Why I love The Hobbit Strategy Game

Posted: May 22, 2014 in Gaming
Tags: , ,

As I’ve mentioned a few times, my hobby these last 18 months or so has been focused on The Lord of The Rings/The Hobbit strategy game.

I’ve always been a massive Tolkien fan. But when I first played the game, back when I was on White Dwarf, I wasn’t very impressed, it seemed the key to winning was rolling a lot of sixes − not very tactical. I had to paint a force up to go in the magazine, and nothing robs the joy from painting toy soldiers faster than having to do it. On top of that, I was still on my infamous losing streak. 21 defeats in a row, at every game I tried. Ten years later it still gets brought up. I amassed a small collection of select models, and left it at that.

Fast forward to last year, and I was going through my models, thinking about streamlining my collection via eBay (never go round to it). I was about to box up my LOTR figures when I thought, actually, these are really beautiful models. Completely coincidentally, the guys at my gaming club decided to start a LOTR campaign that very week. I got hooked. I’ve re-read the books again, taking those as the guide for my games rather than the films.

So why do I love it? Having discovered the strategic wrinkles in the game, I now believe it to be one of the finest rules systems I’ve ever played. Simple, elegant, with just enough depth to provide real challenge. I enjoy the focus on single models, and the ability to combine them how I wish in an army.

Then there are the models themselves, obviously the prime motivator in any toy soldiering, which are just gorgeous. Something about the more realistic scaling of them really appeals to me. I love the heroic stylings of GW’s other models (more or that later), but I like variety, and the Hobbit/Lord of the Rings range is especially pleasing. I’d go so far as to say among them are some of the best models they’ve ever made. Being less heavily adorned with skulls, scrolls, bottles, insignia etc, they’re quicker to paint too. Important to me, as painting is the key part of my hobby and I lavish equal attention on every model, so it takes me a long time to finish an army.

I’ve been enjoying a few skirmish games recently (including Dark Ages game Saga, which I finally got round to playing a year after I bought the rules). As with all small-scale rules-sets, you don’t need many models to make a game-worthy force in LOTR. Paradoxically, this has made me spend loads more money than usual, as I keep getting new warbands. A big bonus was that I could carry a couple of armies and themed scenery up the hill to the village no problem. We were gaming in the pub, and I like beer with my war so refused to drive. I could manage one of my smaller 40k armies, but my massive Warhammer Night Goblin army was nearly out of the question.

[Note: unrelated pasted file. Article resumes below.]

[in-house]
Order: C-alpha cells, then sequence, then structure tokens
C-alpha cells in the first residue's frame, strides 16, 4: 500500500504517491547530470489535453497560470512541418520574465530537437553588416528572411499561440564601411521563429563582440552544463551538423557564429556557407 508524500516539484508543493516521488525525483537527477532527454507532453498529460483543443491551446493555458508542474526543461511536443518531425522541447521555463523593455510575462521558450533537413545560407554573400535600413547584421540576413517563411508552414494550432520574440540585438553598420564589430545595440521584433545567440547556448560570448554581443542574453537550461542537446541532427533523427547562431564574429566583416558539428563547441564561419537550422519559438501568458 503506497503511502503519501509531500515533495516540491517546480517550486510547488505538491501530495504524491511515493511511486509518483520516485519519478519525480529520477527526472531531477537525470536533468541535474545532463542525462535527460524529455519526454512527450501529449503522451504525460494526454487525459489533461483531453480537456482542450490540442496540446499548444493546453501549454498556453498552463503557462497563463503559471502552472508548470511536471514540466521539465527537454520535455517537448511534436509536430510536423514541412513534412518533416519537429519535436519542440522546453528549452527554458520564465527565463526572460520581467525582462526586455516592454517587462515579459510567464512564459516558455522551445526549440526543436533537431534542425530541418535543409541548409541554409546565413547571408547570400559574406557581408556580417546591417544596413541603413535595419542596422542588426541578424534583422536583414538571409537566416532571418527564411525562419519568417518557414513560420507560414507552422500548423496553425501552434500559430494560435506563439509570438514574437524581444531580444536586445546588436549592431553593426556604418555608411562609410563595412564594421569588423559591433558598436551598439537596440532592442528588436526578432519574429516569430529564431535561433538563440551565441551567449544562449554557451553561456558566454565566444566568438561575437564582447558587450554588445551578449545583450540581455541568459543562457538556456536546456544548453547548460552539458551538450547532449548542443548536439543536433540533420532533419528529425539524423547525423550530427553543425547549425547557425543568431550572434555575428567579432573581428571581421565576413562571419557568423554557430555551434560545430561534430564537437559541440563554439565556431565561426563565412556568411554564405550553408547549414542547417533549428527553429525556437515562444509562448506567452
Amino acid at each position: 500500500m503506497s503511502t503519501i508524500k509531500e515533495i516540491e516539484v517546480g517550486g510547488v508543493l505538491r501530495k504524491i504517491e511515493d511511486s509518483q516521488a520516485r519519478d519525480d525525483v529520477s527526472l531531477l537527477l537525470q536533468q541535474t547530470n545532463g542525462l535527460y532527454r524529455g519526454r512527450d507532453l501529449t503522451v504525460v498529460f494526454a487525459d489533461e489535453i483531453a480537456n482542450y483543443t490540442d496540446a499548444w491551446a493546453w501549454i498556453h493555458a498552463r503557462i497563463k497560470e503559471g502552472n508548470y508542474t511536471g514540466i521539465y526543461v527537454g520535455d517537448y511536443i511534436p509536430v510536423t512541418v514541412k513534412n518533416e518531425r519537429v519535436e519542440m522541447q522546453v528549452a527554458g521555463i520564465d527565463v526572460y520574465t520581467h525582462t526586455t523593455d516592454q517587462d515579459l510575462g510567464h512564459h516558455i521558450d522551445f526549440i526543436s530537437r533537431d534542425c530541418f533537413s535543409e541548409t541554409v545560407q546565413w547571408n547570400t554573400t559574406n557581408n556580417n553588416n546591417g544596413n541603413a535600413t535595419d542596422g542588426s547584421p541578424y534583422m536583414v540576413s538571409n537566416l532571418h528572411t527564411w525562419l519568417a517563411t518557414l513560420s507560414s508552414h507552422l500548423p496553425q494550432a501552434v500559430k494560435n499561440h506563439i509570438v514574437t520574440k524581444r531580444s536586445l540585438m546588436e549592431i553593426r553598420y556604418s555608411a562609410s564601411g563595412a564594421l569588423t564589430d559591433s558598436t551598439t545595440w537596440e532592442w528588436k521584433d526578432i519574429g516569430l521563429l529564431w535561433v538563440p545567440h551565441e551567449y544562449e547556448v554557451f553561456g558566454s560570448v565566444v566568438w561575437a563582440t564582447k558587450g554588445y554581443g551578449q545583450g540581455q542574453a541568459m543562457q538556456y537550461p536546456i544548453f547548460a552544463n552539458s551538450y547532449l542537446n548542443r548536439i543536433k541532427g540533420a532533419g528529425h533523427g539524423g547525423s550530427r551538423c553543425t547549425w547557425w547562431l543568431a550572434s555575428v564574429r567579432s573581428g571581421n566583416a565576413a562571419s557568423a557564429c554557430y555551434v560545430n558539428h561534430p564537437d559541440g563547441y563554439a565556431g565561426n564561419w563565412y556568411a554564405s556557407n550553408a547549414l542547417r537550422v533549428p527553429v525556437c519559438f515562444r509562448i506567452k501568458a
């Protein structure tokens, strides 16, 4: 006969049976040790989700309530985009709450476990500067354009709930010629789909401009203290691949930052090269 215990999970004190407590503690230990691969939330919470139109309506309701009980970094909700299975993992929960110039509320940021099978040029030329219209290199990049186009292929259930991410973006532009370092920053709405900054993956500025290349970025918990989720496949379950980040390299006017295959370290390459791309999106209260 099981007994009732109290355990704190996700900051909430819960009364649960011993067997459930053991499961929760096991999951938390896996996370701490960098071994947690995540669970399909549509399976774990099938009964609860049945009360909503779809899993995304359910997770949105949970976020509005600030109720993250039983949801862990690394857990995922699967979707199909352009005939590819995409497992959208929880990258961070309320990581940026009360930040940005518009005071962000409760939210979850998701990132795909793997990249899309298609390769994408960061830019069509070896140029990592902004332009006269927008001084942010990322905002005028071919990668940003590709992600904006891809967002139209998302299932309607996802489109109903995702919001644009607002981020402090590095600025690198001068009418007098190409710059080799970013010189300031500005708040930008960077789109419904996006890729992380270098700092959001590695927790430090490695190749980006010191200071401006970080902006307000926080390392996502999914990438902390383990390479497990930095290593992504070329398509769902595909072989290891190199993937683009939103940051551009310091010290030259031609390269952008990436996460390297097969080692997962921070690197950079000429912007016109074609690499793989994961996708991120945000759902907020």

As I’ve been writing so much 40k over the last year, I suppose Warhammer 40,000 became a bit of a busman’s holiday. I needed a rest from it, resulting in too few games to keep up with the proliferating special rules coming out with the new generation of codexes, and was getting routinely spanked every time I had a battle. Being a sore loser undoubtably played a part.

Lastly, there’s that collector’s urge. This is an important part of wargaming, but with LOTR it’s especially pronounced. GW have produced a lot of models for LOTR, many for a very short period of time. I getting the real geek sweats when I track down rare models on eBay.

So, last year I bought and painted a lot of LOTR models. However, I’m very excited about the new 40k, and have started a new army from scratch, the plan being to paint each purchase before getting more. No bulk buying! I’ll talk about this in a future post. Hopefully, there’ll be pictures as I want to get a proper photography rig set up in my new house.

No, I haven’t moved yet.

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Comments
  1. Stuart says:

    How much a change is The Hobbit from LOTR, mechanically? I like LOTR (especially in its Legends of the Old West form) but the cost is a bit much to go in blind if t’s not much of a change.

  2. redfox4242 says:

    I love Tolkien as well. It is such a fascinating and rich fantasy setting. I could see myself get totally immersed in the Hobbit Strategy Game. Glad to hear you are enjoying it. 🙂

  3. Gav Thorpe says:

    LOTR has been the GW ruleset I’ve probably used the most in the last few years, getting in a few games of normans vs saxons using the rules for Gondorians and Rohirrim. Easier to set up and finish a game than with WH and 40K at the moment.

    • guyhaley says:

      Funnily enough, I used LOTR to play some Dark Age games too – Saxons versus Vikings. The heroic stuff works quite well for that kind of small-scale, champion led combat.

      If you’re doing Dark Ages gaming, I can’t recommend Saga enough. A great game. When I’m back up North, we’ll have to give it a go.

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